Offering tools for working with beliefs directly

 

Vince has a good post on ways teachers and traditions sometimes speak about enlightenment, and what types of dynamics it may set up in the group.

The verbal level is of course important, partly because it sets up maps people use to navigate by.

Yet, something else is as important: The tools we are given. First, to have an immediate taste of what we are. Then, to work with beliefs and stories directly, no matter what they are about.

The tools I am familiar with here are the ones I have written about many times before.

Some tools for inviting in a taste of enlightenment include headless experiments and the Big Mind process. These give a taste of what we are and ways to explore it for ourselves, although obviously not with the same clarity as a full blown awakening. Doing this can be helpful in letting go of some of the more exotic ideas about enlightenment. What we are is something that is quite simple, available to be noticed here now, and not really out there in others or the future.

And there are also good tools available to help us unravel beliefs and stories about enlightenment, teachers or anything else. The Work helps us explore the effects of beliefs, and find what is already more true for us. And exploring the sense fields helps us see thought as thought, and how an overlay of thought on each of the sense fields create gestalts. It also helps us find ourselves as what we are, outside of what any story tells us.

At least for me, having and using these tools – with some sincerity – is far more important than any models, mainly because they first help me explore the terrain for myself, and then because they help me unravel beliefs and attachments to any story and identity.

Also, any model can become a belief, an identification with a story. So it is helpful to work with any model we are presented with – or come up with on our own – in this way, no matter how accurate it appears to be. In a conventional sense, some models are more accurate, meaning they have more practical value. But really, all models are equally far away from what they appear to be about.

I also see that I personally prefer practices aligned with awakening, but with an emphasis on the practical and day to day aspects of it. So in that sense, I would be more in the “no need to talk about it too much” camp. (Although I obviously explore it quite a bit here, but that is on my own.)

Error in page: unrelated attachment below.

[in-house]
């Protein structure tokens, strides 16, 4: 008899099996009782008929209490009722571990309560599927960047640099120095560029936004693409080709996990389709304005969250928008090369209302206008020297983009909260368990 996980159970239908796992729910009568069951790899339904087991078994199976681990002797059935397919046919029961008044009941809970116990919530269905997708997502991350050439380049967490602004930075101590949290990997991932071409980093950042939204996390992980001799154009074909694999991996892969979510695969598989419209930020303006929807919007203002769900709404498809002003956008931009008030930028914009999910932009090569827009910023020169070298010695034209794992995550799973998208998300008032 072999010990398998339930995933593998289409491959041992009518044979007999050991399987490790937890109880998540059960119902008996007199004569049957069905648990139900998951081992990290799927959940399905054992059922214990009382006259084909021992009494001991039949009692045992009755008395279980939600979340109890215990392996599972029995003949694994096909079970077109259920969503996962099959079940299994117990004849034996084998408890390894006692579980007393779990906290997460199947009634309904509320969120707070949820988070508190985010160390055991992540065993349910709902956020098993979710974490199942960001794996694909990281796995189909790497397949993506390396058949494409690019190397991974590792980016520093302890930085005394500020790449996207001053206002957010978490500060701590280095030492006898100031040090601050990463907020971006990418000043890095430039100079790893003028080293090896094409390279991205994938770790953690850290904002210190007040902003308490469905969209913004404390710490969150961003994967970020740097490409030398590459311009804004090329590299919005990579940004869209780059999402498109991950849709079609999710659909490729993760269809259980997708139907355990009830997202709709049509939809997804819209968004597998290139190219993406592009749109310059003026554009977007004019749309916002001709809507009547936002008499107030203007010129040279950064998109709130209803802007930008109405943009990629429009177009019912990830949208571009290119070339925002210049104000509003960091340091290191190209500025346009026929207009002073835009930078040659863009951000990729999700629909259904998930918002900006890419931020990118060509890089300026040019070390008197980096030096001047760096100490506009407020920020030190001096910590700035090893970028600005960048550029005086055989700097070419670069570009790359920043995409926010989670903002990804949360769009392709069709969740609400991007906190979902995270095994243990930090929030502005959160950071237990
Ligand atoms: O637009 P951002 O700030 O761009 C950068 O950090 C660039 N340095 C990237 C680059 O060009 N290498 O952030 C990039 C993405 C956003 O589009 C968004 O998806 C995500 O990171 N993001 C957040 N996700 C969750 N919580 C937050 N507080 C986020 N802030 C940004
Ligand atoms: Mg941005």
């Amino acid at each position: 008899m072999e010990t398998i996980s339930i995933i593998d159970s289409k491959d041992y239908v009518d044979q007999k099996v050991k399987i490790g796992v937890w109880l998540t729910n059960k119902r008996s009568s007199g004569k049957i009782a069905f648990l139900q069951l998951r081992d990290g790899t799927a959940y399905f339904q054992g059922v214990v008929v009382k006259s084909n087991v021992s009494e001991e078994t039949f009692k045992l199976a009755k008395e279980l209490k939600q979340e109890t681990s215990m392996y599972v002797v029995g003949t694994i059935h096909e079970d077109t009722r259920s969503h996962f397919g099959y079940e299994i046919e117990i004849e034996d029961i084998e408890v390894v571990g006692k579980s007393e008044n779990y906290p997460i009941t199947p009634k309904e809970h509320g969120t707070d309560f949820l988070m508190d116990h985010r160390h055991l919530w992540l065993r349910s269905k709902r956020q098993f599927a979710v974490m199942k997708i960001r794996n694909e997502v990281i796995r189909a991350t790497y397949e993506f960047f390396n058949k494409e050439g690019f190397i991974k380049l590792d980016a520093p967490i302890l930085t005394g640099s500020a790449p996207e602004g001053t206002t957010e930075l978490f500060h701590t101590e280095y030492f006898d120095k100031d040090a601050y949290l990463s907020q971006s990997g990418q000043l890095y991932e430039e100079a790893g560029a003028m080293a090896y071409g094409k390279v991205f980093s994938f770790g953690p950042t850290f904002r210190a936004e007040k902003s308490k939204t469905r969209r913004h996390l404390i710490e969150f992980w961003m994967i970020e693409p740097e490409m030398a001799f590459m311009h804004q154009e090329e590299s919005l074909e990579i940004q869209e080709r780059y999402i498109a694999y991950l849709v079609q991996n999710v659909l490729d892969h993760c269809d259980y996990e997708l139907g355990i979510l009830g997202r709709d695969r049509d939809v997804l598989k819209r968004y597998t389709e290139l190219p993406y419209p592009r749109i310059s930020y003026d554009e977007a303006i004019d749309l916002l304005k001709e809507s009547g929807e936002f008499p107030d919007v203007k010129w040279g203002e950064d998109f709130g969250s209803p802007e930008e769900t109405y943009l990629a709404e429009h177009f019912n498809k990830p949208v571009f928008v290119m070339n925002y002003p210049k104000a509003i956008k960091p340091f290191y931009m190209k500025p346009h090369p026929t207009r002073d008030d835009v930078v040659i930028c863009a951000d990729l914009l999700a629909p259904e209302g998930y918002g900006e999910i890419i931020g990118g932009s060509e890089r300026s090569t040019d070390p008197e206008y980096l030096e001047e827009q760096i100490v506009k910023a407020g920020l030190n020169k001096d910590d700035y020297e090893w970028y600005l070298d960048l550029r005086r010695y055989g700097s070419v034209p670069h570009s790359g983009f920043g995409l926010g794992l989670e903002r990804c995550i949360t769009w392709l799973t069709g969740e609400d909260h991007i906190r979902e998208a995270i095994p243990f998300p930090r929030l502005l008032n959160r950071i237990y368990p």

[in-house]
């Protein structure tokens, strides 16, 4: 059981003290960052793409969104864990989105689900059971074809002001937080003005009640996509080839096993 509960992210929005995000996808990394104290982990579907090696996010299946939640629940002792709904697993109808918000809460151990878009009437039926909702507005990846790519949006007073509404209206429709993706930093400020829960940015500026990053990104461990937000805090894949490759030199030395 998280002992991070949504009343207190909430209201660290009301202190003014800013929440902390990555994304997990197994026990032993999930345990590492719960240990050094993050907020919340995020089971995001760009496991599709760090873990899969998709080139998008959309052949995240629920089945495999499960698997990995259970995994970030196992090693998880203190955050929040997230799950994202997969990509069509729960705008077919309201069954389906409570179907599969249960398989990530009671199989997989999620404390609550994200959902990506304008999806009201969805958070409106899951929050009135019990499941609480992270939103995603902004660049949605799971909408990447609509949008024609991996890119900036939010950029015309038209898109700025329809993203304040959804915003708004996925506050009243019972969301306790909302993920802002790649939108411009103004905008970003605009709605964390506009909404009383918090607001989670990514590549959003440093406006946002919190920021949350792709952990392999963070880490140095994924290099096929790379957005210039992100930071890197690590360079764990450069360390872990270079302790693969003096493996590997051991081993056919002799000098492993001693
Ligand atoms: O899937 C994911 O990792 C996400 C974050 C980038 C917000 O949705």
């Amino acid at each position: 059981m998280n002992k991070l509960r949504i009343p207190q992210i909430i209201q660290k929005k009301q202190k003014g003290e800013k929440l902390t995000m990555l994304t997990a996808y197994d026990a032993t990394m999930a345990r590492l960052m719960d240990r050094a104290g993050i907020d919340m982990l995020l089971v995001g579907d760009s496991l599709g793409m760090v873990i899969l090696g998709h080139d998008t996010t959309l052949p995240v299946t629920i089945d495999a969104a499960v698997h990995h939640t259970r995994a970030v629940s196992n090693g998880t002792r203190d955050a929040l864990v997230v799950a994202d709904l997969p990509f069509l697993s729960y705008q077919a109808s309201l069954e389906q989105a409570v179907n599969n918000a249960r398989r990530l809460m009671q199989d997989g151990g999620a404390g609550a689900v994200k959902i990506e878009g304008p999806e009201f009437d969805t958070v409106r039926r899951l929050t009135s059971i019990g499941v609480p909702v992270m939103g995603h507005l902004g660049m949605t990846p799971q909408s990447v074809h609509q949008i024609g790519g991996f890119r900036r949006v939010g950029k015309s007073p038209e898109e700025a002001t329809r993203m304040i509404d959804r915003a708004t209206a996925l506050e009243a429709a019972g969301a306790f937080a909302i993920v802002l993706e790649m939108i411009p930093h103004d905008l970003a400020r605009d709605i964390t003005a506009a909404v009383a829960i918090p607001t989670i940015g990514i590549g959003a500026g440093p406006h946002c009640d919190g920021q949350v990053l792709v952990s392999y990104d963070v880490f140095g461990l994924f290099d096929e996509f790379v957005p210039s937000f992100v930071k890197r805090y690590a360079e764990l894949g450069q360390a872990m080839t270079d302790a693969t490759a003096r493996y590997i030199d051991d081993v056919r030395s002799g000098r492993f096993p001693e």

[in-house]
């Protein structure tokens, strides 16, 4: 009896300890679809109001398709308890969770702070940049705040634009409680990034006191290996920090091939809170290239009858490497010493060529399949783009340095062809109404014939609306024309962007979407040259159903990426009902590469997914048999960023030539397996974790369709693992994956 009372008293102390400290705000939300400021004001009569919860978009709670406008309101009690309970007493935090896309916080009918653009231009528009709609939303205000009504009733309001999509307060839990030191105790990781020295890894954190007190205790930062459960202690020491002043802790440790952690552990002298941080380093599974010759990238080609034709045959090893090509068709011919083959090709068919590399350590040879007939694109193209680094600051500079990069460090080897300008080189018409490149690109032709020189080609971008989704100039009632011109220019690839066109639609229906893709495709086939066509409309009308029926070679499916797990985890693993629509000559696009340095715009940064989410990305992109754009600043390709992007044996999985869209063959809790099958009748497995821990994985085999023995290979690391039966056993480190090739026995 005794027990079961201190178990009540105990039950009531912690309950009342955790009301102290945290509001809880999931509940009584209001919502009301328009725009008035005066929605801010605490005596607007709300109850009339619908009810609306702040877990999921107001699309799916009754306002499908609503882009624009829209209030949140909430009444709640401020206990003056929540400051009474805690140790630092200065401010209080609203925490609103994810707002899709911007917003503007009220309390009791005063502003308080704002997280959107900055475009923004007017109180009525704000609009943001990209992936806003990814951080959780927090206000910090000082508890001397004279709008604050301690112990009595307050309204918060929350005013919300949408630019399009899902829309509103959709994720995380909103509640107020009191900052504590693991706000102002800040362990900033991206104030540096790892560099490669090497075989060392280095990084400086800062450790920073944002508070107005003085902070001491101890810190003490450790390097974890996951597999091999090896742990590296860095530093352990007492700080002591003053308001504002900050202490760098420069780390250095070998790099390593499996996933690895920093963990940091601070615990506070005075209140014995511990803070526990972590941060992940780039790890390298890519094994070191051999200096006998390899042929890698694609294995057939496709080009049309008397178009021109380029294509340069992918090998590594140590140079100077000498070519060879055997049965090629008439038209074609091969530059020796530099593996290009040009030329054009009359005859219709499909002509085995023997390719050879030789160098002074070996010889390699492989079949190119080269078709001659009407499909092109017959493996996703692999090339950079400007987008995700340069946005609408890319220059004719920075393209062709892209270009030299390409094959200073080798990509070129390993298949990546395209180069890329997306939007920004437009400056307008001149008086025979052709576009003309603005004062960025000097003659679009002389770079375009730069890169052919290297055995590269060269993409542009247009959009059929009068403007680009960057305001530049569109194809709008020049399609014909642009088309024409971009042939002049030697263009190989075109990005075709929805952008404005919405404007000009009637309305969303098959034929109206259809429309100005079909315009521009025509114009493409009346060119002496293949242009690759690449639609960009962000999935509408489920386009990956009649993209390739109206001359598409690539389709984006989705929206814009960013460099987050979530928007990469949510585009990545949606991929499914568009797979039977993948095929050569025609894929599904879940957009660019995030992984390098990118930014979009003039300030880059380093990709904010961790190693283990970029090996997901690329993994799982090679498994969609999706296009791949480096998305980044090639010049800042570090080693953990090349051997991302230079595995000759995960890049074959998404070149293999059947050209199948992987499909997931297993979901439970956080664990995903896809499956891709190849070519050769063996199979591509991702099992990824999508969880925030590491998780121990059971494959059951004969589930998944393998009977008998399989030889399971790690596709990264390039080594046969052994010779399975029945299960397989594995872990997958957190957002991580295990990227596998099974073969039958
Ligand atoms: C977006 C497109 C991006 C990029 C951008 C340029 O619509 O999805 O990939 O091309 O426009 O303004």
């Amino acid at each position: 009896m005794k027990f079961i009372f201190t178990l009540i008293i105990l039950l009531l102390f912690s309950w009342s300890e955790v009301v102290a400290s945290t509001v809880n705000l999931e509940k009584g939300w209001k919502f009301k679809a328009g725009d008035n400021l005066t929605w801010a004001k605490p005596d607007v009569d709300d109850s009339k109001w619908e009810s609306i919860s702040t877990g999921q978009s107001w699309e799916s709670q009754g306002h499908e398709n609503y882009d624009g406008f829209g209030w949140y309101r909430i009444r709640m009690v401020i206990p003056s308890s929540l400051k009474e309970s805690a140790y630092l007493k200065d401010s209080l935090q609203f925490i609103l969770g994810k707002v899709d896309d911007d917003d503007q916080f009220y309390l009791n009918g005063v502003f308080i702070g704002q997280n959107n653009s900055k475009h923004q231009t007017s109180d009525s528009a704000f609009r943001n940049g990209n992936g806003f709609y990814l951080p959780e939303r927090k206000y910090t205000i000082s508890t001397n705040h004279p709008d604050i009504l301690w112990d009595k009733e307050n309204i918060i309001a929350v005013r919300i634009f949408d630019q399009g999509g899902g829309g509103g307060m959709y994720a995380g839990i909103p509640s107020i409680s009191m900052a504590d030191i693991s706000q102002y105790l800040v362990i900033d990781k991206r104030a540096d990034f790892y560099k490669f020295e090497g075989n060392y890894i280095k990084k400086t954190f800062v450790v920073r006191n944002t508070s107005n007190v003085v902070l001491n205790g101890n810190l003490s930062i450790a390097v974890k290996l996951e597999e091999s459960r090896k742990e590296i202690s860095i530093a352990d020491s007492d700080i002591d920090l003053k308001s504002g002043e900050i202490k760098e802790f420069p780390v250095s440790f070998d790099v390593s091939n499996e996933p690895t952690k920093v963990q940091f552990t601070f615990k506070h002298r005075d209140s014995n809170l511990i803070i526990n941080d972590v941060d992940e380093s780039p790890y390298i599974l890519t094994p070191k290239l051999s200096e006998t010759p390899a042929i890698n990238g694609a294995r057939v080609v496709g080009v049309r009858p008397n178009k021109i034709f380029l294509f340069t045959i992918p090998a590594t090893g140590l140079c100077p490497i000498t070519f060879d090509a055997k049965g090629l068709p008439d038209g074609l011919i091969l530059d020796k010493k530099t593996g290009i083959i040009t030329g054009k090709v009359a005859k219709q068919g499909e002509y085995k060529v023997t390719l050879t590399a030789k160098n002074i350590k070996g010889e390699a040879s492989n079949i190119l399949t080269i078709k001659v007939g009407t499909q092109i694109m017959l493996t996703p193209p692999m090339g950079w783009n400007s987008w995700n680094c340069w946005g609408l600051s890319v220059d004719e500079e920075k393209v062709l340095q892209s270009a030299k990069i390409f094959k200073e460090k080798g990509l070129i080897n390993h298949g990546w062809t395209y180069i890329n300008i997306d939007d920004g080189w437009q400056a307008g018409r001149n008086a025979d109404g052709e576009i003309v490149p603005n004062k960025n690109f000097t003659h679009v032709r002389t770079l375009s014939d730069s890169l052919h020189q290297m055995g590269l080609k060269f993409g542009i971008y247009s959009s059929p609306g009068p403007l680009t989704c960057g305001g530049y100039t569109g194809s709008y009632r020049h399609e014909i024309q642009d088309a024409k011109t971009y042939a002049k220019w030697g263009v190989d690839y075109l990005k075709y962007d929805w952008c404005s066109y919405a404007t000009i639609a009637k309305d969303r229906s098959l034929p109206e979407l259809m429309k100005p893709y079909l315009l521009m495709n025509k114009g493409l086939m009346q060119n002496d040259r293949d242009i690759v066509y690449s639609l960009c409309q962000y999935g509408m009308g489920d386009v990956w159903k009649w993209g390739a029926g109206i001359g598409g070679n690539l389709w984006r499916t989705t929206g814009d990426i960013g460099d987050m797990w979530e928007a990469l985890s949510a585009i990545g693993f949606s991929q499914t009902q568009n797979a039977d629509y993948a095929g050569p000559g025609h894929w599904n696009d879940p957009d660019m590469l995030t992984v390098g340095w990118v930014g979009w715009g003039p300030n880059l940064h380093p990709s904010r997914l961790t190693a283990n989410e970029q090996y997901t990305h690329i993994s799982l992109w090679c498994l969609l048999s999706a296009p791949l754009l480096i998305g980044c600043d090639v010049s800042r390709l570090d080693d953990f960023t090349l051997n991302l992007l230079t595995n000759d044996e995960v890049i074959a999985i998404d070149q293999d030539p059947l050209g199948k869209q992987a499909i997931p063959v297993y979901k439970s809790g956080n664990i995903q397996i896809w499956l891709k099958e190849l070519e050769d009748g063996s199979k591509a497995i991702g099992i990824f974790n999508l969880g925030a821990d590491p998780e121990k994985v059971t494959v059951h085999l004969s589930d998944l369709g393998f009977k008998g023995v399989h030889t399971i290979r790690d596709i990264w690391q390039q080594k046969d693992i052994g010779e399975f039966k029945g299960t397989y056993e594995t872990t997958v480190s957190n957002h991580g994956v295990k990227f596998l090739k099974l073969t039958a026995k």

Initial draft…

It is of course helpful to notice which approach a group take to it at the verbal level. Yet, people will have beliefs about enlightenment and anything else anyway, until they don’t, so the tools offered to help people work with these are far more important.

What I have found helpful for myself is first to have a taste of what awakening is about here now, and then to work directly with beliefs and stories directly.

Some simple ways of having a taste of enlightenment are headless experiments and the Big Mind process. These give a taste of what it is about, and ways to explore it for oneself, although obviously not with the same clarity as a full blown awakening. And doing this can be helpful in letting go of some of the more exotic ideas about enlightenment. What we are is something that is quite simple, available to be noticed here now, and not really out there in others or the future.

And there are also good tools available to help us unravel beliefs and stories about enlightenment, teachers or anything else. The Work helps us explore the effects of beliefs, and find what is already more true for us. Many other approaches to working with projections are also very helpful. And exploring the sense fields helps us see thought as thought, and how an overlay of thought on each of the sense fields create gestalts. It also helps us find ourselves as what we are, outside of what any story tells us.

So it is of course helpful to talk about the aims of practice, including enlightenment if that is one of them. (Personally, I find approaches that are aligned with awakening, but emphasize the more practical and day to day life, more interesting.) And it can be good to help people form maps for themselves that are relatively close to the terrain, as much as any map can be. But far more important is to give people the tools to have a taste of what they are, here now, and also to work directly with beliefs and stories of any type.

Really, in terms of ways of talking about the aims of practice, who am I to say which one is most skillful?

I can for instance easily find where giving people free rein to develop the most bizarre ideas quite skillful, because it helps them bring out their projections more fully so they have easier access to working with them. If they have the tools to work with it, and do it with some sincerity, this can be a very quick path.

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